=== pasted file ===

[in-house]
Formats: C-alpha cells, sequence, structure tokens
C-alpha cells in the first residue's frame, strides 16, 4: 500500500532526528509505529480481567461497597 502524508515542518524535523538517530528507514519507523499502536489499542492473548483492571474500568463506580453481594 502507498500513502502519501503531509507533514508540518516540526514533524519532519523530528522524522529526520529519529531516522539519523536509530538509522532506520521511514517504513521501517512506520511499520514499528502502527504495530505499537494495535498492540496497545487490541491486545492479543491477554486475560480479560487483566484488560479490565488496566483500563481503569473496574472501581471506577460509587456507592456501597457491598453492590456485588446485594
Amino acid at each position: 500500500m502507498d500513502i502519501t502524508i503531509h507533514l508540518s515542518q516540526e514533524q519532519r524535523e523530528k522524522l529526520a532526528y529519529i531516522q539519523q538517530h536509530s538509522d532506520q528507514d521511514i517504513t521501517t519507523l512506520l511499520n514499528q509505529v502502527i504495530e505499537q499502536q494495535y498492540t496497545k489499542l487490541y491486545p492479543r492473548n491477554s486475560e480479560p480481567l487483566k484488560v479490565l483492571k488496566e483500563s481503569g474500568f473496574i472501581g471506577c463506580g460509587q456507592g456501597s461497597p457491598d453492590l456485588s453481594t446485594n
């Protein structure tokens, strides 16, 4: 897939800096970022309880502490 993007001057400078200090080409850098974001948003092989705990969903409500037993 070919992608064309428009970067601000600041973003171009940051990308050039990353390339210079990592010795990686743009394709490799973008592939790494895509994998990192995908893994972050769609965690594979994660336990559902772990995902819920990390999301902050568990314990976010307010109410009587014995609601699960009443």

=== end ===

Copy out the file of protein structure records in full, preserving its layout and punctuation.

[in-house]
Formats: C-alpha cells, sequence, structure tokens
C-alpha cells in the first residue's frame, strides 16, 4: 500500500532526528509505529480481567461497597 502524508515542518524535523538517530528507514519507523499502536489499542492473548483492571474500568463506580453481594 502507498500513502502519501503531509507533514508540518516540526514533524519532519523530528522524522529526520529519529531516522539519523536509530538509522532506520521511514517504513521501517512506520511499520514499528502502527504495530505499537494495535498492540496497545487490541491486545492479543491477554486475560480479560487483566484488560479490565488496566483500563481503569473496574472501581471506577460509587456507592456501597457491598453492590456485588446485594
Amino acid at each position: 500500500m502507498d500513502i502519501t502524508i503531509h507533514l508540518s515542518q516540526e514533524q519532519r524535523e523530528k522524522l529526520a532526528y529519529i531516522q539519523q538517530h536509530s538509522d532506520q528507514d521511514i517504513t521501517t519507523l512506520l511499520n514499528q509505529v502502527i504495530e505499537q499502536q494495535y498492540t496497545k489499542l487490541y491486545p492479543r492473548n491477554s486475560e480479560p480481567l487483566k484488560v479490565l483492571k488496566e483500563s481503569g474500568f473496574i472501581g471506577c463506580g460509587q456507592g456501597s461497597p457491598d453492590l456485588s453481594t446485594n
């Protein structure tokens, strides 16, 4: 897939800096970022309880502490 993007001057400078200090080409850098974001948003092989705990969903409500037993 070919992608064309428009970067601000600041973003171009940051990308050039990353390339210079990592010795990686743009394709490799973008592939790494895509994998990192995908893994972050769609965690594979994660336990559902772990995902819920990390999301902050568990314990976010307010109410009587014995609601699960009443």